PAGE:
Gabriela has also been a big supporter of the blog, suggesting that I branch out with tourism tips and the like. And she enjoys my cakes. So I had to make something special for the evening.
We met at an Italian restaurant, where we consumed a lot of food and even more wine--the pitchers of Italian red seemed to disappear before we even realized they were there. Five adults, five teenaged girls, five carafes of wine--it's no wonder a couple who had been seated near us asked to be moved.
But as things were winding down, I reminded Gabriela that I had made cake, so we went to our house to pick it up before returning to her place to enjoy it with, yes, a bottle of Champagne.
Gabriela told a story about how, growing up in Mexico, she always looked at the cakes on the covers of women's magazines and begged her mother to make those cakes for her. But in the tropical heat, with no air conditioning, the cream just didn't want to whip and the cakes looked kind of sad.
Well, I have to say my cake looked pretty sad, too. There's no frosting, and Maida says that cracks are to be expected. Fair enough. But I must also say that the cake disappeared almost as quickly as the wine.
We agreed that we would meet again soon, in Mexico (I seem to have my February vacation planned...) and that I would bake them another cake. I'm really looking forward to that.
Oh, and the cake is delicious--light and fluffy and yet extremely chocolatey. You may have noticed that I put cherry jam on half the cake because certain family members *cough Claire cough* object to fruit and chocolate. I recommend jam on the whole thing--cherry or raspberry or apricot. It offsets the chocolate/whipped cream thing nicely.
Here's the recipe. Make it for good friends.
Dione's Chocolate Roll
8 oz. semisweet chocolate, coarsely chopped or broken up
1/3 c. boiling water
8 eggs, separated
1 c. (7 oz.) sugar
1/4 c. (0.75 oz.) cocoa powder, for dusting
Heat the oven to 350. Line a jelly roll or large half-sheet pan (12 x 18 inches) with parchment and butter the parchment.
Put the chocolate in a large-ish glass bowl and pour the boiling water over it. Stir to achieve as much melting as possible--I needed to give it another 20 seconds in the microwave. Let cool a bit. Put the egg yolks and 3/4 of the sugar in a medium mixing bowl; beat at high speed until the yolks are almost white, scraping once or twice during the process. Gently fold in the chocolate until you have a uniform color. Set aside.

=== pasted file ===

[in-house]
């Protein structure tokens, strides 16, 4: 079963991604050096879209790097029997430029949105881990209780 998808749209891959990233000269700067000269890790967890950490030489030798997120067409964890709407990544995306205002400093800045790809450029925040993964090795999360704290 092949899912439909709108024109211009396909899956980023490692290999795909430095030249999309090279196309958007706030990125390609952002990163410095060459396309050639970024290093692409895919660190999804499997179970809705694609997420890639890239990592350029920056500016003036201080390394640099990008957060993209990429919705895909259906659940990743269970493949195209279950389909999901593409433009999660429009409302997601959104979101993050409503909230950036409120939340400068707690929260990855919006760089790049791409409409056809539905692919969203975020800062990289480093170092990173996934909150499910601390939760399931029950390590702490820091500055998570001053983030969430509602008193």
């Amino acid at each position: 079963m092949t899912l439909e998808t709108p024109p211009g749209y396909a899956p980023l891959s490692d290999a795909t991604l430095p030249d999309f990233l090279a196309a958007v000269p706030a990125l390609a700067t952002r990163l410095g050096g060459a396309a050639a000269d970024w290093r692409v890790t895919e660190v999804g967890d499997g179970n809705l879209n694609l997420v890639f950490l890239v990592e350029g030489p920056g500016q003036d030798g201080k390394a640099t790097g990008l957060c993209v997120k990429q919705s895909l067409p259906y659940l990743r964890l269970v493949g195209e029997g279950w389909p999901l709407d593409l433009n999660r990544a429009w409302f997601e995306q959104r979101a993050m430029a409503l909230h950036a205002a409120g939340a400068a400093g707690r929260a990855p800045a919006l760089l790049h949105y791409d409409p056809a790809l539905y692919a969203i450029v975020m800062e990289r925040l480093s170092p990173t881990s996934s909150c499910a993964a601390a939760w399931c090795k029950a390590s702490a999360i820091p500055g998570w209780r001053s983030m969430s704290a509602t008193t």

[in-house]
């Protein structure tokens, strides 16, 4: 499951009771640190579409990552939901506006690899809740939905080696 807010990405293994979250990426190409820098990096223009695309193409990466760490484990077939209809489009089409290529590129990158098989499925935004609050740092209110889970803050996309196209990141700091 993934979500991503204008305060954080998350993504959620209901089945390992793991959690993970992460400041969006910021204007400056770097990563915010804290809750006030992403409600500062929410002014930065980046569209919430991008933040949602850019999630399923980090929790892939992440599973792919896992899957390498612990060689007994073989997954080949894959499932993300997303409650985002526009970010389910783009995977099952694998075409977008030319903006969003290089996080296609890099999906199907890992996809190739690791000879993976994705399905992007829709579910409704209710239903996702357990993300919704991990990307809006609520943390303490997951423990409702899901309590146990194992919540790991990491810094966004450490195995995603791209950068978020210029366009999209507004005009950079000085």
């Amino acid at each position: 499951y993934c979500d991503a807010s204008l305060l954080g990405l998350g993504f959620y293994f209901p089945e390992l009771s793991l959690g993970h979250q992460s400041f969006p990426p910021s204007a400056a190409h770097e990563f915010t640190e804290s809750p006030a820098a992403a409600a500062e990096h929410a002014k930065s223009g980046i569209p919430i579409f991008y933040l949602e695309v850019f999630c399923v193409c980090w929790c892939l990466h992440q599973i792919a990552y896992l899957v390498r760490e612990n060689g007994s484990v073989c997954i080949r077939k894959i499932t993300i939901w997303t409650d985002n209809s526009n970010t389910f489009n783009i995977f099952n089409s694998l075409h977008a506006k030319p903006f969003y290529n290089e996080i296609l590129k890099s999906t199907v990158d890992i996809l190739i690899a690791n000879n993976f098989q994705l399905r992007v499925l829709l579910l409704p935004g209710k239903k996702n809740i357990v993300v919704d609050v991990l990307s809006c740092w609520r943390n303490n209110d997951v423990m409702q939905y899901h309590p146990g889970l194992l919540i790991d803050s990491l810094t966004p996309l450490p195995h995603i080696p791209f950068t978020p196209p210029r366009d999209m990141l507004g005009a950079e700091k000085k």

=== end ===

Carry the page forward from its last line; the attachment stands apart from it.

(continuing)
In a larger bowl, with clean beaters, beat the egg whites with the salt until they start to hold a shape. Gradually beat in the rest of the sugar and beat until the whites hold a stiff peak (see the picture above). Fold the whites into the chocolate mixture about a third at a time. Gently spread into the prepared pan. Bake for 17 minutes (I took mine out after about 14 minutes, when I was starting to smell burned chocolate. Use your common sense.).
While the cake is baking, get out a large, clean towel and get it just barely damp. When the cake is baked, put it on a rack and cover it with the damp towel. Cover that with a dry towel. Then let sit and steam for 20 minutes. Uncover the cake and sprinkle it with the cocoa powder (through a strainer is best). Then cover the cake with waxed paper and then a cookie sheet and flip the cake over. Carefully peel the parchment off and let the cake cool to room temperature, preferably covered with more waxed paper. When it's cooled down enough, it's time to whip the cream.
1-1/2 c. (12 oz.) whipping cream
3 T. (0.75 oz.) powdered sugar
1 t. vanilla
(1/3-1/2 c. jam of your choice)
In a chilled bowl with chilled beaters, whip the cream, sugar, and vanilla until quite stiff--Maida suggests just this side of butter. Spread jam on the cake if you'd like, then spread the whipped cream on top of that. Use the waxed paper to help you roll up the cake the long way. Yes, it will crack, and Maida says you can sprinkle on more cocoa if you want. Chill the cake and enjoy with a nice glass of Champagne.